Dream Theater goes the ‘Distance’ on new album

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In the early ’90s, while alternative rock ruled, Dream Theater — the progressive metal quintet started by a bunch of classically trained shredders — emerged as an alternative to the alternative.

The long songs, complex arrangements and intellectual lyrics on “Images and Words,” Dream Theater’s second album and first with lead vocalist James LaBrie, seemed to come out of nowhere in 1992. But going against the grain proved successful: For more than 30 years, the Long Island band has been the undisputed kings of the progressive metal genre.

“We totally felt like the lone wolf coming in,” LaBrie tells The Post. “The fact that we had a major label that was willing to put out an album like that was to some of us — to all of us — a little bewildering. Grunge was the big thing, you had Nirvana that was on top of the world, and so we didn’t really know where we fit in. We felt that we had a classic album, there was no doubt about it, we knew standing on the merits of who and what we represented that this was something that we thought was going to get a fair shake.”

With the label initially releasing a scant 8,000 copies of the CD in North America, the band crammed into a van — LaBrie getting the makeshift bed because the singer needs his sleep — playing in front of crowds as tiny as 15 people. Then college radio latched onto the single “Pull Me Under,” national rock radio followed suit and its music video got heavy airplay on MTV.

“That was the vehicle that gave us this elongated career,” says LaBrie.

Last month, Dream Theater released its 14th album, “Distance Over Time,” earning the group some of its most favorable reviews and strongest sales.

“It’s overwhelming. You hope that for every album, right?” the Canada-born vocalist says. “But I guess it’s safe to say with [2016 album] ‘The Astonishing,’ there was some polarizing when it came to the fan base. With this one, it came out of the gates and is being embraced globally wholeheartedly, and we’ve been pretty ecstatic about it for sure.”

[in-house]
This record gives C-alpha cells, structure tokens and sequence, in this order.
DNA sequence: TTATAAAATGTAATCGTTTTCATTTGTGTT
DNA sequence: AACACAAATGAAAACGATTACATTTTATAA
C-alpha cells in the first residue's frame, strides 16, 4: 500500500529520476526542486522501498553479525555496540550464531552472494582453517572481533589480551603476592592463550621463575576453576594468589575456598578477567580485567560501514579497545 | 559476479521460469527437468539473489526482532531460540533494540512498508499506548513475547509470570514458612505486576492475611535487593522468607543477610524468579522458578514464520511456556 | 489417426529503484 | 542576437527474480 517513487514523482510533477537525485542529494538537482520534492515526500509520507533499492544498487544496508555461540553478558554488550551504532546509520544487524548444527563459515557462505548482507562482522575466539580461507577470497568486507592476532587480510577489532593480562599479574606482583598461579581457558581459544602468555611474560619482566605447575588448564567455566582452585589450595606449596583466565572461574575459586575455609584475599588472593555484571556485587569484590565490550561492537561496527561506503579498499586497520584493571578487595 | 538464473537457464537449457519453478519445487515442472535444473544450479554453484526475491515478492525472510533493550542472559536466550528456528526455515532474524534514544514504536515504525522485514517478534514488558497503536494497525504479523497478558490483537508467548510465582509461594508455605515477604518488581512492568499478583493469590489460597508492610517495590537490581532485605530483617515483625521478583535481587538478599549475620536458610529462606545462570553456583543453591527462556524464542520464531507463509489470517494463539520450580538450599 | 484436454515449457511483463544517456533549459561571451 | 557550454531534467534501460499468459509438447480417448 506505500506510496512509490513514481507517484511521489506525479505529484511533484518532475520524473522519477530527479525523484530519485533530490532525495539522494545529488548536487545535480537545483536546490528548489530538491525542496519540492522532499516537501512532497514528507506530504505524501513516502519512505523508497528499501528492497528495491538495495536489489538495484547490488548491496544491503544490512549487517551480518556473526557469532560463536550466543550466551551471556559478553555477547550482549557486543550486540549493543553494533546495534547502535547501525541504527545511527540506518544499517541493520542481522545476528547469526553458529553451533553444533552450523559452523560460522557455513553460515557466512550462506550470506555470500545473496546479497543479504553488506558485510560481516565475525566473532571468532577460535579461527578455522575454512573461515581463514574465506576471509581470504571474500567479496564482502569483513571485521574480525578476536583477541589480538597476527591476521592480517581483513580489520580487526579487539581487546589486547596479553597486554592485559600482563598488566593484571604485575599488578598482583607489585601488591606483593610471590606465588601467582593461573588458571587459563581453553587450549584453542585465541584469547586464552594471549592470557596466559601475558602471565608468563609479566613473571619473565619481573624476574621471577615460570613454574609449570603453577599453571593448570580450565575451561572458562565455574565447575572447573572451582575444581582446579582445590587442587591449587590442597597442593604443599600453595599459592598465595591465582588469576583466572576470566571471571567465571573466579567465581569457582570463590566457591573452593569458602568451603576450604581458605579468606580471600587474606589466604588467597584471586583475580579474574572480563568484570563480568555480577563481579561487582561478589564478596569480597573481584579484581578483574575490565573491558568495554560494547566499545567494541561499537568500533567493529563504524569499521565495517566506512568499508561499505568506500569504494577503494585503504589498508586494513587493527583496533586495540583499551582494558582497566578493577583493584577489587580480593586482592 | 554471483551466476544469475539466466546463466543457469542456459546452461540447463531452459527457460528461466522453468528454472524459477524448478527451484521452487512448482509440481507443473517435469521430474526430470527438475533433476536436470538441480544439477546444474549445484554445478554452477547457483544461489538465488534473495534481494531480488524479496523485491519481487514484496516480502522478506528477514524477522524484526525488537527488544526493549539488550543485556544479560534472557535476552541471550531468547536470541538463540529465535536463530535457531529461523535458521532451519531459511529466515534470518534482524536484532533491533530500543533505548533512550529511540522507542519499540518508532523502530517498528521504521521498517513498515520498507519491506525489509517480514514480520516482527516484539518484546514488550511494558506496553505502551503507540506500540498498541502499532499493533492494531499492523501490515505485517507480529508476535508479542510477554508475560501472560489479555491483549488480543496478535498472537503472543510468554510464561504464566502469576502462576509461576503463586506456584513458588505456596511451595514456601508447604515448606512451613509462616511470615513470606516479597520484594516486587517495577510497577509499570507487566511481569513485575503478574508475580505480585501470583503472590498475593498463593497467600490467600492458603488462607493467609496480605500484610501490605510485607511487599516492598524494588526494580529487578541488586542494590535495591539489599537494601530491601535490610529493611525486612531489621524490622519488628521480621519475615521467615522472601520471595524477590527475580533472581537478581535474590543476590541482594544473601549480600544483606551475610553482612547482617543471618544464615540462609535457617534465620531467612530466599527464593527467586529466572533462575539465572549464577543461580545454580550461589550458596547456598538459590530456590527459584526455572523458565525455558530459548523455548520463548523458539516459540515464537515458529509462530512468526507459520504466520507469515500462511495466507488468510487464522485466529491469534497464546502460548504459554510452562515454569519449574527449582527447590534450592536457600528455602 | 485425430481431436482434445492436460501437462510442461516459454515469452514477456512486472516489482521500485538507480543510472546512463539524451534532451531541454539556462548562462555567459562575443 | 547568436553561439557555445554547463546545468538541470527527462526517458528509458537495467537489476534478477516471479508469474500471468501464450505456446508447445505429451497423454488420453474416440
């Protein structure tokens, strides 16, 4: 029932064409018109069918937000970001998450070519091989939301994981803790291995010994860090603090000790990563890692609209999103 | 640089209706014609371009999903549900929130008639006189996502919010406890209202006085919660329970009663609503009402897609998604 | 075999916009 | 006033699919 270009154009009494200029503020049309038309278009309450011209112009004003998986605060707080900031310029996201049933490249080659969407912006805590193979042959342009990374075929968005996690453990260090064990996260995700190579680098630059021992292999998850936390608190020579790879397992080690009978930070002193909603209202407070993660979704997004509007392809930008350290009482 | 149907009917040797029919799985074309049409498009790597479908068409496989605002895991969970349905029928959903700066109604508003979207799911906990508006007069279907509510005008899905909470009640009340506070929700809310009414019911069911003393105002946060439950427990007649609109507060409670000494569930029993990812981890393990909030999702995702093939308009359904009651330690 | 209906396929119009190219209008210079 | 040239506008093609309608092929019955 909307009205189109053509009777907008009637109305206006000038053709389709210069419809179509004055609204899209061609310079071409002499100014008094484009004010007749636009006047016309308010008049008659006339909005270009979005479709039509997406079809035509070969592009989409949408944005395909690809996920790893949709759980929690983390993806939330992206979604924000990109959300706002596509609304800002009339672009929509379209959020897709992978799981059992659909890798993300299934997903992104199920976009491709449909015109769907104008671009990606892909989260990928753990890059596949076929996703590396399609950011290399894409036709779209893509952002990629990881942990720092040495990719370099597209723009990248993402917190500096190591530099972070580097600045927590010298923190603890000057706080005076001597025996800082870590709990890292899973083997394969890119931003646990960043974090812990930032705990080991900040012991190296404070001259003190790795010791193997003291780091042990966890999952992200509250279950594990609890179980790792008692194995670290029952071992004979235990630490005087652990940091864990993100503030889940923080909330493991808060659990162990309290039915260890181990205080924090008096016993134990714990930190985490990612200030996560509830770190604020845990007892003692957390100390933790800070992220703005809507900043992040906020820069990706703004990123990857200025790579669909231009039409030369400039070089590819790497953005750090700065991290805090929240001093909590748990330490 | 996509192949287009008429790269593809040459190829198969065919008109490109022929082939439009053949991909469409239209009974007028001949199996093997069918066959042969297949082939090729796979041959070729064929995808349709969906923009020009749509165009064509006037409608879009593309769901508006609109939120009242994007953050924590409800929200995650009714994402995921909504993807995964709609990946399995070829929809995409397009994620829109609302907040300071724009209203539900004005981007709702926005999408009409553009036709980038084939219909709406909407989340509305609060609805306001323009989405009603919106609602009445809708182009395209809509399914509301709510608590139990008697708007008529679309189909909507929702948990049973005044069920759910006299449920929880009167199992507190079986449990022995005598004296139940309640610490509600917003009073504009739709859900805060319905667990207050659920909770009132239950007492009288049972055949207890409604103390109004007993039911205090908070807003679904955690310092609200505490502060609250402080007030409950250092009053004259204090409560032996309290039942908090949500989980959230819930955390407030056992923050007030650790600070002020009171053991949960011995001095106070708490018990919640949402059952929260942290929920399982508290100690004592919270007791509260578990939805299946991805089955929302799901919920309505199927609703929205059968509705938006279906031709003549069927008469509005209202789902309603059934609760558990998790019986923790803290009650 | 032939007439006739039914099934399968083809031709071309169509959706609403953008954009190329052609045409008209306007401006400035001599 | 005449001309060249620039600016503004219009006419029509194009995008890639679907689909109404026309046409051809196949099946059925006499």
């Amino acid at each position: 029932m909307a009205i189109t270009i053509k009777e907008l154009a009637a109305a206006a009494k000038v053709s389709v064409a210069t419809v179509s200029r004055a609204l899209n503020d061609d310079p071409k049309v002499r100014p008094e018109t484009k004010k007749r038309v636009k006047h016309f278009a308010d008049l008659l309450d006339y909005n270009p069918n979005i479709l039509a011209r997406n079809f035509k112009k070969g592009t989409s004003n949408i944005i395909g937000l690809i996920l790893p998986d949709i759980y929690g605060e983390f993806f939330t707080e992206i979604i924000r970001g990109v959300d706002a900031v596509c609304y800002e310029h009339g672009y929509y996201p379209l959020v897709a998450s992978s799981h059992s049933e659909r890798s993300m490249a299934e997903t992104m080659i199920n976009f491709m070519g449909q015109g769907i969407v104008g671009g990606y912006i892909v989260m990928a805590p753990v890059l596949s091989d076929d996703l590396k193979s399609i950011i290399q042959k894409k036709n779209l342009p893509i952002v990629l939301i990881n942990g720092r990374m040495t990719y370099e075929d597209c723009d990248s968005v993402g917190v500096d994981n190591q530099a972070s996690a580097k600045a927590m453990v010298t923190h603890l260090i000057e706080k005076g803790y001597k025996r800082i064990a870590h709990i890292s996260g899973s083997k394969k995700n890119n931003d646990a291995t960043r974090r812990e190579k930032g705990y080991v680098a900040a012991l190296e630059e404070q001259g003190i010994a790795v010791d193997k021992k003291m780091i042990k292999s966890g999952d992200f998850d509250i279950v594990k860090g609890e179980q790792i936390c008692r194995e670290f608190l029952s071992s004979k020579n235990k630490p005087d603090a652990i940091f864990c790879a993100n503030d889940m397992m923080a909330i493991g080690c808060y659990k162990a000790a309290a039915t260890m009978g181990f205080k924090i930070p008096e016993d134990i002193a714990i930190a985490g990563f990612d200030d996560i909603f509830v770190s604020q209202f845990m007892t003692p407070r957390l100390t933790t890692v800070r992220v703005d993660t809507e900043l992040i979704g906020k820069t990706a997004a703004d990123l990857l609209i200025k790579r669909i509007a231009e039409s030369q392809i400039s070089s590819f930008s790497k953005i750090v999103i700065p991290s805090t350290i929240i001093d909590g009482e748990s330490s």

Dream Theater — LaBrie, John Petrucci (guitar), Jordan Rudess (keyboards), John Myung (bass) and Mike Mangini (drums) — is touring in support of the new album while also honoring the 20th anniversary of “Metropolis Part 2: Scenes from a Memory,” which it is playing in its entirety. The tour hits the Beacon Theatre on Friday.

‘Scenes from a Memory’ was an album that needed to happen when it did.

“It was our first conceptual album,” LaBrie says of “Scenes.” “It was a first album with Jordan Rudess in the band …  It was perfect just from his background, going to Juilliard and being classically trained and all that. So it just made absolute sense. We had been speaking of doing a conceptual album for five years at that point. Everything was kind of lined up to come up with an album like ‘Scenes from a Memory.’

“It put us not only back on the map worldwide but it was a whole resurgence of enthusiasm and excitement, not only amongst the fans but for the band, and it just created a new platform for us and a whole new tier for Dream Theater. That was an album that needed to happen when it did.”

Asked to share an album from another band that he enjoyed hearing live, LaBrie quickly enthuses about seeing Rush play all of their ’70s prog opus “2112” during a mid-’90s show, saying he was “flipping out.”

And good news for fans who might be worried that Dream Theater, after 30-plus years, might be running out of ideas.

“I know this comes off as sounding a little full of ourselves, but we have so much material you wouldn’t believe it,” says LaBrie. “We’re never at a lack of ideas or any kind of direction musically. If anything there’s a lot of stuff that’s left behind. … In a lot of instances, there’s so much stuff that we’ve touched upon in the past, and it’s just sitting there in the vaults and we haven’t done anything with it.”

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